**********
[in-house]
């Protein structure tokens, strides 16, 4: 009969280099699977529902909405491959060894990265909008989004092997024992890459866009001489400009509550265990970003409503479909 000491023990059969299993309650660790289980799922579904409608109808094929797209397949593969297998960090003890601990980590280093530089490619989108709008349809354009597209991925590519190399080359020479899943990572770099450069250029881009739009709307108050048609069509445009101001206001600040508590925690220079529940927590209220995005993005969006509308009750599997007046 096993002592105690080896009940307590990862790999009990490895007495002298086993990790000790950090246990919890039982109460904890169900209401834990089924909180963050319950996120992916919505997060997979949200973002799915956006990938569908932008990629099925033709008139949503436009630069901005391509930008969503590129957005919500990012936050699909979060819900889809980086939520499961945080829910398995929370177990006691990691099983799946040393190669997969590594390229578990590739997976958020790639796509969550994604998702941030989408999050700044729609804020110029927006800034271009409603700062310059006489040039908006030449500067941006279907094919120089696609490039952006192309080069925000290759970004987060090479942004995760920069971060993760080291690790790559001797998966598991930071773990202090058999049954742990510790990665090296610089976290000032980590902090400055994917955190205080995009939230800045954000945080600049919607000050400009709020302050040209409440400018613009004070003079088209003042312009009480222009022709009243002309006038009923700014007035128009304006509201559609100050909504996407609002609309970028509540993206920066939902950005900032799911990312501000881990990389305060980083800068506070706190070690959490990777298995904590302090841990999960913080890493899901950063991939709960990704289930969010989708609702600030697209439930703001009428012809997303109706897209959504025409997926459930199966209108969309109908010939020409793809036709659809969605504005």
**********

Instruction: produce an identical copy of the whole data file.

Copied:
[in-house]
């Protein structure tokens, strides 16, 4: 009969280099699977529902909405491959060894990265909008989004092997024992890459866009001489400009509550265990970003409503479909 000491023990059969299993309650660790289980799922579904409608109808094929797209397949593969297998960090003890601990980590280093530089490619989108709008349809354009597209991925590519190399080359020479899943990572770099450069250029881009739009709307108050048609069509445009101001206001600040508590925690220079529940927590209220995005993005969006509308009750599997007046 096993002592105690080896009940307590990862790999009990490895007495002298086993990790000790950090246990919890039982109460904890169900209401834990089924909180963050319950996120992916919505997060997979949200973002799915956006990938569908932008990629099925033709008139949503436009630069901005391509930008969503590129957005919500990012936050699909979060819900889809980086939520499961945080829910398995929370177990006691990691099983799946040393190669997969590594390229578990590739997976958020790639796509969550994604998702941030989408999050700044729609804020110029927006800034271009409603700062310059006489040039908006030449500067941006279907094919120089696609490039952006192309080069925000290759970004987060090479942004995760920069971060993760080291690790790559001797998966598991930071773990202090058999049954742990510790990665090296610089976290000032980590902090400055994917955190205080995009939230800045954000945080600049919607000050400009709020302050040209409440400018613009004070003079088209003042312009009480222009022709009243002309006038009923700014007035128009304006509201559609100050909504996407609002609309970028509540993206920066939902950005900032799911990312501000881990990389305060980083800068506070706190070690959490990777298995904590302090841990999960913080890493899901950063991939709960990704289930969010989708609702600030697209439930703001009428012809997303109706897209959504025409997926459930199966209108969309109908010939020409793809036709659809969605504005």